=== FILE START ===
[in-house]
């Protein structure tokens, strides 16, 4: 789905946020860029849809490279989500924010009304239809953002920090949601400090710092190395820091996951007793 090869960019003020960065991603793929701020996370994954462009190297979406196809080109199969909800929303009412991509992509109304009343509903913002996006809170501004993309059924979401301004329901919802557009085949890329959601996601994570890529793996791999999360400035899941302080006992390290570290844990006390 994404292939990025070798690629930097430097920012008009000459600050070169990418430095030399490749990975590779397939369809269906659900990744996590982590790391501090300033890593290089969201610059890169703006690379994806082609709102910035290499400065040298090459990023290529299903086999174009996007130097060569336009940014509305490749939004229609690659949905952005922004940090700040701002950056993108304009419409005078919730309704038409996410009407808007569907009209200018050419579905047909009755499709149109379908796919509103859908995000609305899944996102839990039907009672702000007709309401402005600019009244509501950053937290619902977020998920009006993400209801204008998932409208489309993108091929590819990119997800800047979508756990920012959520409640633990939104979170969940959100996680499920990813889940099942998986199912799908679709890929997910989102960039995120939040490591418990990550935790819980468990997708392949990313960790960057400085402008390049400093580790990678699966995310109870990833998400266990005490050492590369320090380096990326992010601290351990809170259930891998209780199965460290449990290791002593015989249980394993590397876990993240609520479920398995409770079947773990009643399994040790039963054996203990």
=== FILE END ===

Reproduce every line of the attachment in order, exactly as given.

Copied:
[in-house]
């Protein structure tokens, strides 16, 4: 789905946020860029849809490279989500924010009304239809953002920090949601400090710092190395820091996951007793 090869960019003020960065991603793929701020996370994954462009190297979406196809080109199969909800929303009412991509992509109304009343509903913002996006809170501004993309059924979401301004329901919802557009085949890329959601996601994570890529793996791999999360400035899941302080006992390290570290844990006390 994404292939990025070798690629930097430097920012008009000459600050070169990418430095030399490749990975590779397939369809269906659900990744996590982590790391501090300033890593290089969201610059890169703006690379994806082609709102910035290499400065040298090459990023290529299903086999174009996007130097060569336009940014509305490749939004229609690659949905952005922004940090700040701002950056993108304009419409005078919730309704038409996410009407808007569907009209200018050419579905047909009755499709149109379908796919509103859908995000609305899944996102839990039907009672702000007709309401402005600019009244509501950053937290619902977020998920009006993400209801204008998932409208489309993108091929590819990119997800800047979508756990920012959520409640633990939104979170969940959100996680499920990813889940099942998986199912799908679709890929997910989102960039995120939040490591418990990550935790819980468990997708392949990313960790960057400085402008390049400093580790990678699966995310109870990833998400266990005490050492590369320090380096990326992010601290351990809170259930891998209780199965460290449990290791002593015989249980394993590397876990993240609520479920398995409770079947773990009643399994040790039963054996203990």